In Denver, we’re prone to strong storms that come through in the Summer months, bringing in hail and strong winds. The wintertime can also bring in storms that can damage trees with its icy rain and heavy snows.
With those strong storms, they can cause a hefty amount of damage to your property in terms of costs and stress. It’s important to take steps to either prevent trees or tree limbs from falling on your home or know what to do when that happens.
There are things that you can do to help protect your trees during storms. If your tree gets damaged during a storm, there are also specific things you can do to prevent further damage to your tree. Here are several tips below on both subjects.
As always, it’s important that your trees are already strong and healthy. That way they are better equipped to “weather the storm” and stand-up to bad weather.
Prevent Trees From Storm Damage
Here are a few steps you take prior to stormy seasons to ensure your trees stand a chance against terrible weather events.
- Make sure to trim and prune your tees. Cutting away dead or diseased branches helps not only protect your property, but your safety, as well. Cutting away dead twigs will also let additional air and light in through the canopy which makes your tree healthier. (You can read more about proper pruning techniques here.)
- You can protect your tree against lightening strikes by installing a lightening protection system. These systems use conductive cables that run through the ground and absorb storm electricity. Protection systems will keep trees from taking the burden of the lightening.
- Regularly check your tree for signs of poor health that could lead to further damage during a storm. Look for peeling bark or cracks on the trunks. Leafless limbs, dead branches, and cavities in the trunk are also indications that your tree has fallen ill. A sick or dying tree could be an indication that it’s time to remove the tree so it doesn’t cause potential damage to your property. For more signs on if your tree is dying, check out this article.
Help For Storm Damaged Trees
Here are some suggestions to help your trees recover from storm damage.
- Firstly, do not try to do it all yourself. If large limbs are broken or hanging, or if high or overhead chainsaw work is needed, it is a job for a professional arborist. Storm damaged trees can be dangerous.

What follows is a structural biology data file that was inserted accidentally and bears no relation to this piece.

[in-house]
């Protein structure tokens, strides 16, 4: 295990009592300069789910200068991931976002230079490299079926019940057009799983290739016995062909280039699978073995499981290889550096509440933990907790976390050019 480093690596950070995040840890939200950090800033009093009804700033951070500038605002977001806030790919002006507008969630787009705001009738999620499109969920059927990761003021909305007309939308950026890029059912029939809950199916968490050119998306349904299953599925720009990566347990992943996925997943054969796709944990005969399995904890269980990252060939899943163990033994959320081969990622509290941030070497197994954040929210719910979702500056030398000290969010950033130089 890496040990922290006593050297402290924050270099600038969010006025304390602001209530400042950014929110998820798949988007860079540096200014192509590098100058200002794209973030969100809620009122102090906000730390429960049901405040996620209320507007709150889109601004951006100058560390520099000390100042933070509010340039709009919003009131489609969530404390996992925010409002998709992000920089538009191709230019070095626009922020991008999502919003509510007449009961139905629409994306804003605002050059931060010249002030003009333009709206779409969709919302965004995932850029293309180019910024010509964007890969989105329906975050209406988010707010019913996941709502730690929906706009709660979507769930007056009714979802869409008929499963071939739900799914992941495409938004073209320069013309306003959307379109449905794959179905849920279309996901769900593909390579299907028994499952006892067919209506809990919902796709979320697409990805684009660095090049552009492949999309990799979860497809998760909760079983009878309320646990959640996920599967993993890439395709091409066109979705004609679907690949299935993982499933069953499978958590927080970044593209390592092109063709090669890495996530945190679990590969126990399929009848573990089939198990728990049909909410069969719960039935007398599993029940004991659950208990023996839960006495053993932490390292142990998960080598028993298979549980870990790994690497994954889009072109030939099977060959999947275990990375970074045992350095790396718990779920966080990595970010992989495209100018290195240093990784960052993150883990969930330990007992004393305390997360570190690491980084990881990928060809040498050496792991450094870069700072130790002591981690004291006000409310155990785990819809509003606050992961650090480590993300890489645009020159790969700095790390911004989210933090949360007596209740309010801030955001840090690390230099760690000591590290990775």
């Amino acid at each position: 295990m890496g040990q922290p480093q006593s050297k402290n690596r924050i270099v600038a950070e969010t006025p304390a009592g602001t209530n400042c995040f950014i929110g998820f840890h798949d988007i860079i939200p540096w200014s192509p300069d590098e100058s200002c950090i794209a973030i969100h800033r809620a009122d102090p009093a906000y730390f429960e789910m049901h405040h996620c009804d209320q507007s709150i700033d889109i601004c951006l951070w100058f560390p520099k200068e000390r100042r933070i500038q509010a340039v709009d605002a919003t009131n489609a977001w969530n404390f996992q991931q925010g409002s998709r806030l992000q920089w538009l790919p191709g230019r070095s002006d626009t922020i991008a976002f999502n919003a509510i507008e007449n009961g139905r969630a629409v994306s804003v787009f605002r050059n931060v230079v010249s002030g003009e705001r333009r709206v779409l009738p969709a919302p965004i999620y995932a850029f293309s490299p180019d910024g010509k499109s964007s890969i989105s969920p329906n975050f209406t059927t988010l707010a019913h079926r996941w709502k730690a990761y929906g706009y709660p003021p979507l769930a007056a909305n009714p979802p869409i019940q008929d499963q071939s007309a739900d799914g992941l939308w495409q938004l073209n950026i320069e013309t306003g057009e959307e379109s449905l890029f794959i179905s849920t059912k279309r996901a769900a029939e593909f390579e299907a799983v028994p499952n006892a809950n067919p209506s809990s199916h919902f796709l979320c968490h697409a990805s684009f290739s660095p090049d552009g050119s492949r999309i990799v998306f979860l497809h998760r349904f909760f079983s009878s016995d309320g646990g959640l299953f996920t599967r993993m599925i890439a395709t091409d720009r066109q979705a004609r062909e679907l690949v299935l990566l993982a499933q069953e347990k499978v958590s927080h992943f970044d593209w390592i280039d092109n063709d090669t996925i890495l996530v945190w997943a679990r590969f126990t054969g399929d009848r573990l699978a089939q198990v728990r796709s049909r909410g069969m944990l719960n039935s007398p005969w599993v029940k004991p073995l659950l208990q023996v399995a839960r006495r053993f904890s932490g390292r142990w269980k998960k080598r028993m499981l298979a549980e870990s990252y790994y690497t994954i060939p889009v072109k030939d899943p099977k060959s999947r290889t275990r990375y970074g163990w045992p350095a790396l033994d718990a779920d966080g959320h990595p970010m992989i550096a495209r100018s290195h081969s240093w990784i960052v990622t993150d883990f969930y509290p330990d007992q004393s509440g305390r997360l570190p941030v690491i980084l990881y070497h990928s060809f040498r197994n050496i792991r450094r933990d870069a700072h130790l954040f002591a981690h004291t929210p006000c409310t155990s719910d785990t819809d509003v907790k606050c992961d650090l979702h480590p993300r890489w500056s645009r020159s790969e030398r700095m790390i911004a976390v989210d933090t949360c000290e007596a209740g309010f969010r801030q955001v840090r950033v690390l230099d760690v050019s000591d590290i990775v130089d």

- Take safety precautions. Look up and look down. Be on the alert and stay away from downed utility lines and dangerous hanging branches that look like they are ready to fall.
- Assess the damages. Evaluate your trees carefully by asking the following questions:
- Other than the storm damage, is the tree basically healthy and vigorous?
- Are major limbs or the leader (the main upward-trending branch on most trees) branch still remaining?
- Is at least 50 percent of the tree’s crown (branches and leaves) still intact?
- Are there remaining branches that can form a new branch structure?
If you answered “yes” to the majority of these questions, there is a good chance for complete recovery.
- Broken branches or stubs that are still attached to the tree should be removed. Removing the jagged remains of broken limbs minimizes the risk of decay agents entering the wound.
- Proper pruning cuts should be used to avoid damaging the tree further.
- Topping, the cutting of main branches back to stubs will not help avoid breakage in future storms. Instead “topping” will encourage the growth of many weakly-attached branches that are higher and are more likely to break during a storm. Also, topping will reduce the amount of foliage, on which the tree depends for the food and nourishment needed for re-growth. A topped tree that has already sustained major storm damage is more likely to die than repair itself.
As aways, if you need assistance assessing your tree to see if it needs to be removed prior to storm season, call one of our certified experts for advice!